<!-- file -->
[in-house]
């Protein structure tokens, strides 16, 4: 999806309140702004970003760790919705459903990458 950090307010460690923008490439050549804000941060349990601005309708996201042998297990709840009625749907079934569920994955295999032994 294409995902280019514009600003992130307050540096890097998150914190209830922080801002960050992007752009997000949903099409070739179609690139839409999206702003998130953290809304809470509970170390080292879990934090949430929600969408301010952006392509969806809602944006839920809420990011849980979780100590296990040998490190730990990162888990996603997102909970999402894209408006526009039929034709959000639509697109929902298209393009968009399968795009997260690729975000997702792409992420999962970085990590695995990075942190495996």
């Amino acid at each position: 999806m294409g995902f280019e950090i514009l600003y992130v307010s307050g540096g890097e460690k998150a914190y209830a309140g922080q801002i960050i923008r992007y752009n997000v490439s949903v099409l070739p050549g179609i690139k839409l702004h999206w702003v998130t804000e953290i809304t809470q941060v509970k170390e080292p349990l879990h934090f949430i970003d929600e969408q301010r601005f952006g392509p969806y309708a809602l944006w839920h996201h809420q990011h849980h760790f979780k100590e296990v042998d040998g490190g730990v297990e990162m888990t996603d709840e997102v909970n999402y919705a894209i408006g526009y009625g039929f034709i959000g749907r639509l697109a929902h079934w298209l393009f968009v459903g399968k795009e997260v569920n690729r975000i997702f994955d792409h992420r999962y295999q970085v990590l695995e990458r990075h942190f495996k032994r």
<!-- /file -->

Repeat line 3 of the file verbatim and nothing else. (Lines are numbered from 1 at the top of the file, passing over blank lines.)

């Amino acid at each position: 999806m294409g995902f280019e950090i514009l600003y992130v307010s307050g540096g890097e460690k998150a914190y209830a309140g922080q801002i960050i923008r992007y752009n997000v490439s949903v099409l070739p050549g179609i690139k839409l702004h999206w702003v998130t804000e953290i809304t809470q941060v509970k170390e080292p349990l879990h934090f949430i970003d929600e969408q301010r601005f952006g392509p969806y309708a809602l944006w839920h996201h809420q990011h849980h760790f979780k100590e296990v042998d040998g490190g730990v297990e990162m888990t996603d709840e997102v909970n999402y919705a894209i408006g526009y009625g039929f034709i959000g749907r639509l697109a929902h079934w298209l393009f968009v459903g399968k795009e997260v569920n690729r975000i997702f994955d792409h992420r999962y295999q970085v990590l695995e990458r990075h942190f495996k032994r």